In some cases, these levels of financial exclusion are due to a poorly-developed financial sector, unable to reach the entire population because of its lack of scale, inefficiency, poor corporate governance models and difficulties in accessing funding. But in other contexts, even where a more highly developed financial sector exists; there are many people who simply cannot access its services. The geographic dispersion of poor communities, the considerable size of the informal sector of the economy, the existence of precarious jobs with low and volatile wages, the absence of guarantees or collateral and the lack of a financial culture are just some of the causes underlying this problem.
In 2007, BBVA created the BBVA Microfinance Foundation as part of its corporate social responsibility policy. It is a non-profit entity whose mission is to foster the sustainable and inclusive economic and social development of the least well-off sections of society through Responsible Productive Finance. We put small-scale economically vulnerable entrepreneurs at the centre of our business, providing them with a full range of financial products and services together with technical assistance and training, with the aim of helping them to success in the long term.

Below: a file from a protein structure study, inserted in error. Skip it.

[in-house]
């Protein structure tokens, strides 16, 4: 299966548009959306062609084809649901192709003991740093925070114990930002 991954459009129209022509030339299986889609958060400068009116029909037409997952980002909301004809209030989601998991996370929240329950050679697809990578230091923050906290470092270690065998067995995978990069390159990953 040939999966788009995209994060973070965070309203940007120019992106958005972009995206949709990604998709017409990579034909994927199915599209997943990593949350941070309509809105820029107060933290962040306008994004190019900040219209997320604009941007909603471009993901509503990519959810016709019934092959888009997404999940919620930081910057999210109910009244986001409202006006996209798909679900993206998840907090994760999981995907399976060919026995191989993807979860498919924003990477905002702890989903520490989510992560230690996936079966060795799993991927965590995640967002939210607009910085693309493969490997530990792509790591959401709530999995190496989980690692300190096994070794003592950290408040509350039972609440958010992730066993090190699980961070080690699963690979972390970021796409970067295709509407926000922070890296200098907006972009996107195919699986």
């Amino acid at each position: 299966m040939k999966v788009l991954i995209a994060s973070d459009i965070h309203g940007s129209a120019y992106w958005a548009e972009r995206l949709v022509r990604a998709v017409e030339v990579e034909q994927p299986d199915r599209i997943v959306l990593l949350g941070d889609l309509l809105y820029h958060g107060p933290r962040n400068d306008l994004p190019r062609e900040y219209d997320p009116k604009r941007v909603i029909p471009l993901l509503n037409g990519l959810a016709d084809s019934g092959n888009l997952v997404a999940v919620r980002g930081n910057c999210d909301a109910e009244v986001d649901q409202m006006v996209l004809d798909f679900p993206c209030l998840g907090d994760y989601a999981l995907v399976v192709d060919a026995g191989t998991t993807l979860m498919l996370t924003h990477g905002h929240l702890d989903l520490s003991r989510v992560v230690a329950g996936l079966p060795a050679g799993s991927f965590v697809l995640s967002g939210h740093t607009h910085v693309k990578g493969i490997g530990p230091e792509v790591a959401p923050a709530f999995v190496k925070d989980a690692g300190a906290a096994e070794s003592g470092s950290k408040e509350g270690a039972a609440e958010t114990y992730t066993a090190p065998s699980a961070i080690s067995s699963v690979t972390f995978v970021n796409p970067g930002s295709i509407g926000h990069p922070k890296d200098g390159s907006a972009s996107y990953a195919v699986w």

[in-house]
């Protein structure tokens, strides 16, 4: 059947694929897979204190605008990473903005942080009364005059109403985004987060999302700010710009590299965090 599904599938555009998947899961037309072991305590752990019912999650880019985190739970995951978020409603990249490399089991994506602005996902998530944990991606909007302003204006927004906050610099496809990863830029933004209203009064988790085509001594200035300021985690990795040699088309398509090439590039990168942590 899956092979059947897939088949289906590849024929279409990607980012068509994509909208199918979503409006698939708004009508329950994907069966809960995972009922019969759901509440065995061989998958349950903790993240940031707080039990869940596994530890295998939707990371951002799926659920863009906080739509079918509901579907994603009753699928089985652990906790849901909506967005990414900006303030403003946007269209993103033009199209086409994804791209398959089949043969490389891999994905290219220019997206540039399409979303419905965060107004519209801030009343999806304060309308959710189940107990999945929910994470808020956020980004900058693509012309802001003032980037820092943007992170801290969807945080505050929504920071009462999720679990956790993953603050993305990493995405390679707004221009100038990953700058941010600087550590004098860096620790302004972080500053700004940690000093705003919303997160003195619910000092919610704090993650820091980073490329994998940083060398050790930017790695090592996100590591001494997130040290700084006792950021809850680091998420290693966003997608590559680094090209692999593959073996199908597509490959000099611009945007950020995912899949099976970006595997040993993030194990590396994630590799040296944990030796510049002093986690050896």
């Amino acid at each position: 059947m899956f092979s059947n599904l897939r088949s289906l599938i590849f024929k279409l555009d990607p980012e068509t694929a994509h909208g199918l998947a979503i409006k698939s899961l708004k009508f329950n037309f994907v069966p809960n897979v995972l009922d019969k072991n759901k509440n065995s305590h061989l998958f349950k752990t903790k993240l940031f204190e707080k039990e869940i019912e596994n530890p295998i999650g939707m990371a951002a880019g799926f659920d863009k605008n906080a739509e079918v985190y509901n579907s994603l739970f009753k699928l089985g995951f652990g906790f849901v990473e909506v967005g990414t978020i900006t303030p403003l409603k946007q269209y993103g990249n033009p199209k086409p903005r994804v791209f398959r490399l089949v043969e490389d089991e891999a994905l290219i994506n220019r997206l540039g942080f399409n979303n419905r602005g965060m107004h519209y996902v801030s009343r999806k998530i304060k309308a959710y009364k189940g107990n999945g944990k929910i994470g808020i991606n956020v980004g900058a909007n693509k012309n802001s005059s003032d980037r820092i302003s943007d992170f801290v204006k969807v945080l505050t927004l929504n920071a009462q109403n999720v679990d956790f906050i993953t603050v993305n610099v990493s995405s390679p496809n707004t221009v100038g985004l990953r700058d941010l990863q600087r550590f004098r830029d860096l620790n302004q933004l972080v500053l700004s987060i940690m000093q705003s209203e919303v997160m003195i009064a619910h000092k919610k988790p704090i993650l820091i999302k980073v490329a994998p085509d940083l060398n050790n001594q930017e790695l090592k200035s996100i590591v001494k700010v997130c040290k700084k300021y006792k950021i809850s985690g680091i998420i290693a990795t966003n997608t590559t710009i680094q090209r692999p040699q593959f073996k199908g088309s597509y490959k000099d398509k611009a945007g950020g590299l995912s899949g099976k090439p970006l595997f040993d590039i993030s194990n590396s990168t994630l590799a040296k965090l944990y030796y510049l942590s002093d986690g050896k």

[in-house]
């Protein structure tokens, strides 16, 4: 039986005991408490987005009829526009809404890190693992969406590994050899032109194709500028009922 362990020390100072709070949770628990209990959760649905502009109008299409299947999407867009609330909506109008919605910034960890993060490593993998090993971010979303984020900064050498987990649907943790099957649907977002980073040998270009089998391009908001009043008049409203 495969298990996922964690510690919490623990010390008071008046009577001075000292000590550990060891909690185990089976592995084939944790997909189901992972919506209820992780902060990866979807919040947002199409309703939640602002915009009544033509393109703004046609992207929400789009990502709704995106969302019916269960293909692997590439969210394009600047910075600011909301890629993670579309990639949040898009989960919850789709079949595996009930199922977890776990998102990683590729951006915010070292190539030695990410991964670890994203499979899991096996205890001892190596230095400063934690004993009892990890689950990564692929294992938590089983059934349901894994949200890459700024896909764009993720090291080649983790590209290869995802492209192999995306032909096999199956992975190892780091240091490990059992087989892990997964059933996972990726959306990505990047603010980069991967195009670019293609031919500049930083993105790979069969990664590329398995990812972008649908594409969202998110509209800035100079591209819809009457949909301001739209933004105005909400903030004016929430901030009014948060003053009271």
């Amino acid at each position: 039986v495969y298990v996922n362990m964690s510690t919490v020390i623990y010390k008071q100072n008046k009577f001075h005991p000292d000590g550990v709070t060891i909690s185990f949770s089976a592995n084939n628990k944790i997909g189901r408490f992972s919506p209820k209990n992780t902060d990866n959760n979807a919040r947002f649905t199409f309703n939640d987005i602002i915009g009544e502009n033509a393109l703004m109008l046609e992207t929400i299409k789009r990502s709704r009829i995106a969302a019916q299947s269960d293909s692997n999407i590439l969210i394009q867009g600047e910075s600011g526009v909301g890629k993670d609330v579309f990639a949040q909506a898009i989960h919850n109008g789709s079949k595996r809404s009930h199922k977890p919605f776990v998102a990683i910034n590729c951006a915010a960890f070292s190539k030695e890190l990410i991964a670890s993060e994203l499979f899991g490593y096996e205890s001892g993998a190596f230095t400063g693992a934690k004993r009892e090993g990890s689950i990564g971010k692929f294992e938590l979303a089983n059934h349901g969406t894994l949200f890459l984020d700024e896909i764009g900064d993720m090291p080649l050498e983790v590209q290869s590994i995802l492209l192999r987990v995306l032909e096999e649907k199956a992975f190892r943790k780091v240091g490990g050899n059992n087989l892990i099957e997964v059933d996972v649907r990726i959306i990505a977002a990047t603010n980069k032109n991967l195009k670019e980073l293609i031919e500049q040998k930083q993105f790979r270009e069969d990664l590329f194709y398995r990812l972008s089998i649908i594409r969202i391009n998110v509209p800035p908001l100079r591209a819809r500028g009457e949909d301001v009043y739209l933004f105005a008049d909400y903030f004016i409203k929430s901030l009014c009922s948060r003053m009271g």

The cornerstone of this model is individualised knowledge of our customers, their circumstances and the real situation of their home or their business. In each case, the model takes into account their profiles and vulnerabilities in order to support entrepreneurs to sustainably generate increasing revenues. Not only do these have an impact on their welfare and on their personal development, but also, the final outcome is a long-term relationship in which customers know that the institution will always be there for them, accompanying them in their needs, both present and future.
This is relationship banking. The key is being able to recognise the potential to generate wealth (albeit on a small scale) in entrepreneurs and in their projects. Such potential does not only manifest itself through the more conventional tangible quantifiers, but also –and to a large extent– through intangible attributes, such as intelligence, imagination, commitment, willingness to pay, perseverance, resilience, empowerment, sense of responsibility, etc.
The BBVA Microfinance Foundation currently supports 1.7m entrepreneurs in seven countries, 84% of whom belong to economically highly vulnerable sectors of the population; 61% are female entrepreneurs, in many cases, heads of household. The aggregate amount paid out in productive loans since 2007 amounts to USD 7bn, with a direct impact on over 6.7m people.